• Source recycled materials for their production process, thereby reducing raw materials costs while also promoting a consumer-friendly message. 

  • Seek out partnerships with domestic and local vendors to enhance community engagement, which has the added benefit of reducing exposure to costly overseas supply chain disruptions. 

  • Diversify vendor relationships across countries and regions, which can help importers remain nimble in the event of localized supply shocks.  

The Impact of Transportation and Energy Costs  
Transportation costs are a key consideration in how retailers adapt supply chain strategies. Reliance on long-haul trucking to a few central distribution centers may no longer be optimal for keeping up with evolving consumer requirements for direct shipping, buy-online pick-up in store (BOPIS) and online purchase returns. This could mean expanding the back-of-house footprint and taking up space in smaller distribution centers located near customers and retail locations. Because of higher shipping costs, incentivizing customers to pick up orders in retail stores can help reduce the cost burden for occupiers while crucially driving foot traffic and add-on purchases. One consideration for retail tenants in the market will be how hard landlords push to capture percentage rents on online transactions that are fulfilled at physical retail locations. This gray area is a growing point of contention between landlords and retailers.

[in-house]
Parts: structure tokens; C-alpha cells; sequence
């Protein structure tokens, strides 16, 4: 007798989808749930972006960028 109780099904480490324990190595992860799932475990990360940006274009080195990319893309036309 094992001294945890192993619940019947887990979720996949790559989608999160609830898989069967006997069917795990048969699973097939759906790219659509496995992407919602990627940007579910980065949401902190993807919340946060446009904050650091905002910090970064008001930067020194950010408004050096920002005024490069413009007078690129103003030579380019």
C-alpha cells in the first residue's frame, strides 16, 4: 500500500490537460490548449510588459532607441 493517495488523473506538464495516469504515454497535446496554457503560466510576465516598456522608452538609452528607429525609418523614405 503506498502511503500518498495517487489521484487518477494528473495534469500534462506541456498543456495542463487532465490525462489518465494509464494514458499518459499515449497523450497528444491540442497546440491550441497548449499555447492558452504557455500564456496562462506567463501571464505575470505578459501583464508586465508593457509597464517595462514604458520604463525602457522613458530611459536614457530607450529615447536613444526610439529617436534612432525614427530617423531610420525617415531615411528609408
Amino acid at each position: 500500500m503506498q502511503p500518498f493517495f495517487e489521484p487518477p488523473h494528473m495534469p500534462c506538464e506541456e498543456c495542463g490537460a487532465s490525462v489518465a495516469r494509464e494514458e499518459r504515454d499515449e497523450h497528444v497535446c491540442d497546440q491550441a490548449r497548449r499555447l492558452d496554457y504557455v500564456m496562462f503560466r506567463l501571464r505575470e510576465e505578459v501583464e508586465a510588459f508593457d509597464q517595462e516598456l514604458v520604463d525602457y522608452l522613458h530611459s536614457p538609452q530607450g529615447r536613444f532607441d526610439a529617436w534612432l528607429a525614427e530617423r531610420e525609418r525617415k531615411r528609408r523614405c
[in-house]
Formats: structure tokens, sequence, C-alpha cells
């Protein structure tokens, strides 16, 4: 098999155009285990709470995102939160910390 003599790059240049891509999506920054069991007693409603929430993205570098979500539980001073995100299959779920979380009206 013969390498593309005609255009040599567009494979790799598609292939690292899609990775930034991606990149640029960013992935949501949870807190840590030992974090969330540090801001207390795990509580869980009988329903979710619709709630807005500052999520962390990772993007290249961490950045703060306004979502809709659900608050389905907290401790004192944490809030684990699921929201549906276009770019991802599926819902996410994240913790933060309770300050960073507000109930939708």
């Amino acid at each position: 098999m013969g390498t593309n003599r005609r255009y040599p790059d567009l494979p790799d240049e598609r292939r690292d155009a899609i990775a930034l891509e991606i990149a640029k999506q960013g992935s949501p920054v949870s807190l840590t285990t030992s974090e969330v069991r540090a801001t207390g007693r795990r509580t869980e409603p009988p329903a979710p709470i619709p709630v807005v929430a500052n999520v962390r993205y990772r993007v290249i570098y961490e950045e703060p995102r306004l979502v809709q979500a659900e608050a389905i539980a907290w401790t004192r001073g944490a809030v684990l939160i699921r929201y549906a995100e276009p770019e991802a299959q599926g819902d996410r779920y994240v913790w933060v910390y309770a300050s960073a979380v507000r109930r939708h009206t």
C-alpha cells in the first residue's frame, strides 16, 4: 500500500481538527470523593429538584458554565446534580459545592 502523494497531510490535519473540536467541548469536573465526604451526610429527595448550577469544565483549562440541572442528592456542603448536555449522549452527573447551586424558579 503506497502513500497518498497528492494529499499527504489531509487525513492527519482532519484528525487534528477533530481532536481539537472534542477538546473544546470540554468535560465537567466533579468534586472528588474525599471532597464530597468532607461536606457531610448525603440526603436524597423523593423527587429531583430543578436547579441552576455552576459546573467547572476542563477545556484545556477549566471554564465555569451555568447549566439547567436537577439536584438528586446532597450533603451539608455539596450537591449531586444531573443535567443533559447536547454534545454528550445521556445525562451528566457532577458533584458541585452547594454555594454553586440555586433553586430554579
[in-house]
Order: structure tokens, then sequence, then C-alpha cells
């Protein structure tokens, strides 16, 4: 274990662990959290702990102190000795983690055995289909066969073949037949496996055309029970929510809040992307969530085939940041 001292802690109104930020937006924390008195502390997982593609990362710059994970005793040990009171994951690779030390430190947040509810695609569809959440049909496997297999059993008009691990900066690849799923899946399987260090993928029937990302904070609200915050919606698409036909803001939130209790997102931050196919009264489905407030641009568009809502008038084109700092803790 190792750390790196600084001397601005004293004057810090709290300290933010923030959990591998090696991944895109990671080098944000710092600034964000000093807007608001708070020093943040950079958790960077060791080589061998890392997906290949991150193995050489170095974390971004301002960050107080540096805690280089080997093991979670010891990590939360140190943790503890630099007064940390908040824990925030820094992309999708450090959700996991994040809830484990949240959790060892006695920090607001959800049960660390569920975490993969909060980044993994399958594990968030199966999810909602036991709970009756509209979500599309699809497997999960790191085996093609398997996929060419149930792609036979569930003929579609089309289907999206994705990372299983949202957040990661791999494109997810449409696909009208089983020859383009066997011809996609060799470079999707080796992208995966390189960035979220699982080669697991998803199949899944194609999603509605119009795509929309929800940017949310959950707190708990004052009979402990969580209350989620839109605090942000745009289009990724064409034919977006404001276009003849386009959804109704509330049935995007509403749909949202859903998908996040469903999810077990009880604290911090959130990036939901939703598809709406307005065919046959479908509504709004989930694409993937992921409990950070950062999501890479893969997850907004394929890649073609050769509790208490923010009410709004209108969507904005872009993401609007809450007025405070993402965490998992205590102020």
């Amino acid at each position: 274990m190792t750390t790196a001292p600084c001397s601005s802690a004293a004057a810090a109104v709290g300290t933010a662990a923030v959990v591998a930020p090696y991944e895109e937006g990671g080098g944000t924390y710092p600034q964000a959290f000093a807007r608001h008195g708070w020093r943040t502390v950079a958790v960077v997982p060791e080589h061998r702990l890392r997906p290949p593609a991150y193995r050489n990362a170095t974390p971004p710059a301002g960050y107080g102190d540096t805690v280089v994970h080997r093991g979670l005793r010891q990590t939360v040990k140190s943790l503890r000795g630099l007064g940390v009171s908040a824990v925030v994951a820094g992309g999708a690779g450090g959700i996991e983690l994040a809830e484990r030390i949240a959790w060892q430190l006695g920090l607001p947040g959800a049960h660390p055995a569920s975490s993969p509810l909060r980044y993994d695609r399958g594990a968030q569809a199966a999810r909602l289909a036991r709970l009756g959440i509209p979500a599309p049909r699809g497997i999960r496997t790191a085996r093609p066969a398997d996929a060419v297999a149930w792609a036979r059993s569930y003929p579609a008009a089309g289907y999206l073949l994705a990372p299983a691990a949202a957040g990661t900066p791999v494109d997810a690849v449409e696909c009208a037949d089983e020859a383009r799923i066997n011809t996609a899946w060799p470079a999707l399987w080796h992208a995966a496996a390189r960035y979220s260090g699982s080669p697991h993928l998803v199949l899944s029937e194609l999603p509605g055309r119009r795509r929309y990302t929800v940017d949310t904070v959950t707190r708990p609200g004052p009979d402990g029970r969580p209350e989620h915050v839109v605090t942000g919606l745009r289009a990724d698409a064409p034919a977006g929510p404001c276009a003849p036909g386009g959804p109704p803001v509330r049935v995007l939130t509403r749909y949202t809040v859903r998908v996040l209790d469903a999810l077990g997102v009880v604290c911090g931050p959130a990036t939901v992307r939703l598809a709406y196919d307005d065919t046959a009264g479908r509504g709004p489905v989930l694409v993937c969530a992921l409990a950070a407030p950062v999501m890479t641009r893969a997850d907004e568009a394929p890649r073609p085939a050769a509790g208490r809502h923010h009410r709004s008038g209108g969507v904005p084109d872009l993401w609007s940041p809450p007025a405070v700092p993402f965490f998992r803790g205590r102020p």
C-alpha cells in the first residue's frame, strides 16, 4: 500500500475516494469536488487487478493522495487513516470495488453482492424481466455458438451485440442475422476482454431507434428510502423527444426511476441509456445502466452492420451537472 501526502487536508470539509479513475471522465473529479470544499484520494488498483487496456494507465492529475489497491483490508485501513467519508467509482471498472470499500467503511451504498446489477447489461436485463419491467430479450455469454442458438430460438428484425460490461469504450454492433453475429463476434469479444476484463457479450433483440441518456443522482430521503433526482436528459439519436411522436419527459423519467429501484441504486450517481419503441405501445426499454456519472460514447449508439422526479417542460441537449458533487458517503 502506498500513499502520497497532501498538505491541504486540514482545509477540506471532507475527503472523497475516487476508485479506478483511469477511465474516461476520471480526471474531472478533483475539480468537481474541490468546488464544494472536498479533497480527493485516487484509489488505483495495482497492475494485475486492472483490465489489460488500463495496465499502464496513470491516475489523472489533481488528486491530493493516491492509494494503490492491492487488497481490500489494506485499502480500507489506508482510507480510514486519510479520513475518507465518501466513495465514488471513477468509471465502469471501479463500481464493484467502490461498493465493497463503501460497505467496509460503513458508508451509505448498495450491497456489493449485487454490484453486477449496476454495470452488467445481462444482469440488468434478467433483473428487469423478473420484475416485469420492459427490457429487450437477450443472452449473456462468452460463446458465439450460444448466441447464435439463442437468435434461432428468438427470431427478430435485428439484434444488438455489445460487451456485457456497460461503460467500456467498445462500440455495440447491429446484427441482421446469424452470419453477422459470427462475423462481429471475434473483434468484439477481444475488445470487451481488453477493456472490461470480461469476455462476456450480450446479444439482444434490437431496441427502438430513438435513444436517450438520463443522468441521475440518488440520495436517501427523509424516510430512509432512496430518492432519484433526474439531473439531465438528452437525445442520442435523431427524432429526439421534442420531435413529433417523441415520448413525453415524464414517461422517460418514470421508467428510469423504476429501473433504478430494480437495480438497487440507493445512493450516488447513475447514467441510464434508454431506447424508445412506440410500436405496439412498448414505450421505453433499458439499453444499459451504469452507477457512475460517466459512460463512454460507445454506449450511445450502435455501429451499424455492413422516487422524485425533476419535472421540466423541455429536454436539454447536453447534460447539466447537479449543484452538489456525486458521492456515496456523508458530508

Energy efficiency has been and remains a priority for occupiers across all types of real estate. Retail tenants seeking out newer energy-efficient buildings may pay higher fixed rental rates, but with the offsetting benefit of lower overhead utility costs that can fluctuate wildly and unexpectedly erode profit margins. Occupiers may also negotiate reduced operating hours into leases to accommodate their peak traffic times, which may vary substantially by category—for example, a restaurant tenant versus an apparel brand tenant versus a medical tenant. Landlords are likely to be more receptive to flexible hours based on the pandemic experience.  

Retail on the Rebound 
Retail rents are increasing on average nationally, but that is more reflective of recovery’s fundamental strength than recent inflation dynamics. While some markets are just beginning to emerge from the downturn—namely dense urban areas in coastal cities—limited availability of desirable retail space is driving up rental costs in most U.S. markets. Landlords are gaining negotiating leverage as a result yet remain eager to work with high-quality tenants and are generally not asking for escalation rates tied to actual inflation. For now, the price pressures retail occupiers face stem primarily from labor and input costs.